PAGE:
Decreased adhesion, increased migration, invasion, and colony formation of surviving T24/DN868A cells in vitro

To investigate the potential involvement of telomere maintenance and EMT in tumor development, we used surviving T24/DN868A cells as a model to examine their cellular behaviors after this conversion. Transwell assay results showed that both migration and invasive potential of surviving T24/DN868A cells were significantly increased compared with parental or control cells (Fig. 5A).

Figure 5. Progression capability of surviving T24/DN868A cells in vitro.

A. Transwell assay for cell invasion and migration potential was performed. B. Adhesion assay for adhesive ability was determined. C. Soft agar colony formation assay was performed. (*P<0.05, compared with control cells).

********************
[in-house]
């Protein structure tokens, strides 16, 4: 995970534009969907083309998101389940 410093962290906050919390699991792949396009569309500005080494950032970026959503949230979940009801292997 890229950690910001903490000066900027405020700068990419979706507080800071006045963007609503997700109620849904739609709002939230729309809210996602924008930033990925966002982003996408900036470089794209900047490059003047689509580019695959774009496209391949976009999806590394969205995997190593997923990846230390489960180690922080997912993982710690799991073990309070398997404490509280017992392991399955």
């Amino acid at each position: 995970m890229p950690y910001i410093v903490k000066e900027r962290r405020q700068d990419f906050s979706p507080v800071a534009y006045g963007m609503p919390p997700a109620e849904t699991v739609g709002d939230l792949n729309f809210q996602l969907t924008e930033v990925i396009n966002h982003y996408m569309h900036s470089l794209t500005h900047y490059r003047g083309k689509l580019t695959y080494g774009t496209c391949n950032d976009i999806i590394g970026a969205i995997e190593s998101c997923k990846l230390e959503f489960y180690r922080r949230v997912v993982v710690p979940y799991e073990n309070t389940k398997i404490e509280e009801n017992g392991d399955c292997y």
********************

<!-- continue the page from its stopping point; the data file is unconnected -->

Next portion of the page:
In adhesion assay, Matrigel was used to coat the 96-well plate to mimic the extracellular matrix (ECM). The O.D. value on behalf of adhesive cells demonstrated that the adhesive capacity of surviving T24/DN868A cell to Matrigel was markedly decreased (Fig. 5B).

We further explored the impact of this conversion on the clonogenicity of T24 cells. As expected, the soft agar assay demonstrated that surviving T24/DN868A cells prominently formed more and larger colonies than the parental T24 and control T24/PCI cells (Fig. 5C).

Increased tumorigenesis of surviving T24/DN868A cells in vivo